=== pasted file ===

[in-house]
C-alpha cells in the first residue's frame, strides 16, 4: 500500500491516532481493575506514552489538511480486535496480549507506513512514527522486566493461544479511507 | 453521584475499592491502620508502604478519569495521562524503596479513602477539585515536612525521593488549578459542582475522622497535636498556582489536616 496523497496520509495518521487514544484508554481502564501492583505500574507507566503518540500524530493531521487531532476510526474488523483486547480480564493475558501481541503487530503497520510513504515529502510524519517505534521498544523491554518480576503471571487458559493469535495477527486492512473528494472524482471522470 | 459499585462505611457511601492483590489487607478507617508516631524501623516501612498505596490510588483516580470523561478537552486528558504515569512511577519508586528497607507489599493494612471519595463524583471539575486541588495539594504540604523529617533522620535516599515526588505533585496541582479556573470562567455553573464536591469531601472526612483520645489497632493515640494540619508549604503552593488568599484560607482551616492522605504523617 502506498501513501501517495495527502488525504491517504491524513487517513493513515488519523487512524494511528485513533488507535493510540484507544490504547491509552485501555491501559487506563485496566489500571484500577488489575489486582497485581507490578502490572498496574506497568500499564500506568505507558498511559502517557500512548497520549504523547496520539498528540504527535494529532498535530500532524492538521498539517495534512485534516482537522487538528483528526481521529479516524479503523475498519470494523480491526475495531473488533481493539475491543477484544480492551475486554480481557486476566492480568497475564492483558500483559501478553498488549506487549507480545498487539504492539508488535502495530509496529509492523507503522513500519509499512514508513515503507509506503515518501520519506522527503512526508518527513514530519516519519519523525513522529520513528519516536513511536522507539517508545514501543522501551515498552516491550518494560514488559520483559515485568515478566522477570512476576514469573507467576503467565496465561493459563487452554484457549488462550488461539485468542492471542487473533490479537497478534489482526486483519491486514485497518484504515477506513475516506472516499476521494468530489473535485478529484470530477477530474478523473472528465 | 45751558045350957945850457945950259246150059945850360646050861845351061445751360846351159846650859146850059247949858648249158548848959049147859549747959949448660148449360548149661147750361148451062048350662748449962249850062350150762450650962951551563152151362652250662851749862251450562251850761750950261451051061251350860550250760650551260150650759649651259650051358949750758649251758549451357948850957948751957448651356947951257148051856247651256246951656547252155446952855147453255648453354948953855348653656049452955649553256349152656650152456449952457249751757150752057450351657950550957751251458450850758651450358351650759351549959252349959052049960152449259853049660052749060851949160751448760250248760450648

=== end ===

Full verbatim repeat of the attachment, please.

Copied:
[in-house]
C-alpha cells in the first residue's frame, strides 16, 4: 500500500491516532481493575506514552489538511480486535496480549507506513512514527522486566493461544479511507 | 453521584475499592491502620508502604478519569495521562524503596479513602477539585515536612525521593488549578459542582475522622497535636498556582489536616 496523497496520509495518521487514544484508554481502564501492583505500574507507566503518540500524530493531521487531532476510526474488523483486547480480564493475558501481541503487530503497520510513504515529502510524519517505534521498544523491554518480576503471571487458559493469535495477527486492512473528494472524482471522470 | 459499585462505611457511601492483590489487607478507617508516631524501623516501612498505596490510588483516580470523561478537552486528558504515569512511577519508586528497607507489599493494612471519595463524583471539575486541588495539594504540604523529617533522620535516599515526588505533585496541582479556573470562567455553573464536591469531601472526612483520645489497632493515640494540619508549604503552593488568599484560607482551616492522605504523617 502506498501513501501517495495527502488525504491517504491524513487517513493513515488519523487512524494511528485513533488507535493510540484507544490504547491509552485501555491501559487506563485496566489500571484500577488489575489486582497485581507490578502490572498496574506497568500499564500506568505507558498511559502517557500512548497520549504523547496520539498528540504527535494529532498535530500532524492538521498539517495534512485534516482537522487538528483528526481521529479516524479503523475498519470494523480491526475495531473488533481493539475491543477484544480492551475486554480481557486476566492480568497475564492483558500483559501478553498488549506487549507480545498487539504492539508488535502495530509496529509492523507503522513500519509499512514508513515503507509506503515518501520519506522527503512526508518527513514530519516519519519523525513522529520513528519516536513511536522507539517508545514501543522501551515498552516491550518494560514488559520483559515485568515478566522477570512476576514469573507467576503467565496465561493459563487452554484457549488462550488461539485468542492471542487473533490479537497478534489482526486483519491486514485497518484504515477506513475516506472516499476521494468530489473535485478529484470530477477530474478523473472528465 | 45751558045350957945850457945950259246150059945850360646050861845351061445751360846351159846650859146850059247949858648249158548848959049147859549747959949448660148449360548149661147750361148451062048350662748449962249850062350150762450650962951551563152151362652250662851749862251450562251850761750950261451051061251350860550250760650551260150650759649651259650051358949750758649251758549451357948850957948751957448651356947951257148051856247651256246951656547252155446952855147453255648453354948953855348653656049452955649553256349152656650152456449952457249751757150752057450351657950550957751251458450850758651450358351650759351549959252349959052049960152449259853049660052749060851949160751448760250248760450648